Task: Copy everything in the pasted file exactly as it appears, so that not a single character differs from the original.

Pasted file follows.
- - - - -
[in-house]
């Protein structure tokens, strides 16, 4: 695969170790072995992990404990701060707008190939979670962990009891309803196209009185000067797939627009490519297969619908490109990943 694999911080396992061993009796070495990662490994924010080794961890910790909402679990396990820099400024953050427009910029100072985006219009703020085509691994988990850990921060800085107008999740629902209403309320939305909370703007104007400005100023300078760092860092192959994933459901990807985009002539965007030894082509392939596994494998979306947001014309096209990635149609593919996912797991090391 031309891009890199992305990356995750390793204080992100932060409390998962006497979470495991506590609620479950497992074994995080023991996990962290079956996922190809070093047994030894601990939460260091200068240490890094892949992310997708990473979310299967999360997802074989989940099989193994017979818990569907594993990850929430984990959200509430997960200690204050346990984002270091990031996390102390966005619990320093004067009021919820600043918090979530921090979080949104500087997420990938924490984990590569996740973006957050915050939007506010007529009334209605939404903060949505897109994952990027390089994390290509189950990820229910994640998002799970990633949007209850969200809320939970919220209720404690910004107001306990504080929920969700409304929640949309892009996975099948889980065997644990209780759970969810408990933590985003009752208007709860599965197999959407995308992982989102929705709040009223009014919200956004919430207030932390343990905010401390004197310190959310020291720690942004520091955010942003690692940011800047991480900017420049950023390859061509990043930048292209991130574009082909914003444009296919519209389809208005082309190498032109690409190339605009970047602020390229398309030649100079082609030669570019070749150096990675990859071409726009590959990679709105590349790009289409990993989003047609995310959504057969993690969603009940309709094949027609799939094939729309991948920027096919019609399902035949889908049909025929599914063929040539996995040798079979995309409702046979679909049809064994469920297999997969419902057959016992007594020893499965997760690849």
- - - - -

[in-house]
């Protein structure tokens, strides 16, 4: 695969170790072995992990404990701060707008190939979670962990009891309803196209009185000067797939627009490519297969619908490109990943 694999911080396992061993009796070495990662490994924010080794961890910790909402679990396990820099400024953050427009910029100072985006219009703020085509691994988990850990921060800085107008999740629902209403309320939305909370703007104007400005100023300078760092860092192959994933459901990807985009002539965007030894082509392939596994494998979306947001014309096209990635149609593919996912797991090391 031309891009890199992305990356995750390793204080992100932060409390998962006497979470495991506590609620479950497992074994995080023991996990962290079956996922190809070093047994030894601990939460260091200068240490890094892949992310997708990473979310299967999360997802074989989940099989193994017979818990569907594993990850929430984990959200509430997960200690204050346990984002270091990031996390102390966005619990320093004067009021919820600043918090979530921090979080949104500087997420990938924490984990590569996740973006957050915050939007506010007529009334209605939404903060949505897109994952990027390089994390290509189950990820229910994640998002799970990633949007209850969200809320939970919220209720404690910004107001306990504080929920969700409304929640949309892009996975099948889980065997644990209780759970969810408990933590985003009752208007709860599965197999959407995308992982989102929705709040009223009014919200956004919430207030932390343990905010401390004197310190959310020291720690942004520091955010942003690692940011800047991480900017420049950023390859061509990043930048292209991130574009082909914003444009296919519209389809208005082309190498032109690409190339605009970047602020390229398309030649100079082609030669570019070749150096990675990859071409726009590959990679709105590349790009289409990993989003047609995310959504057969993690969603009940309709094949027609799939094939729309991948920027096919019609399902035949889908049909025929599914063929040539996995040798079979995309409702046979679909049809064994469920297999997969419902057959016992007594020893499965997760690849």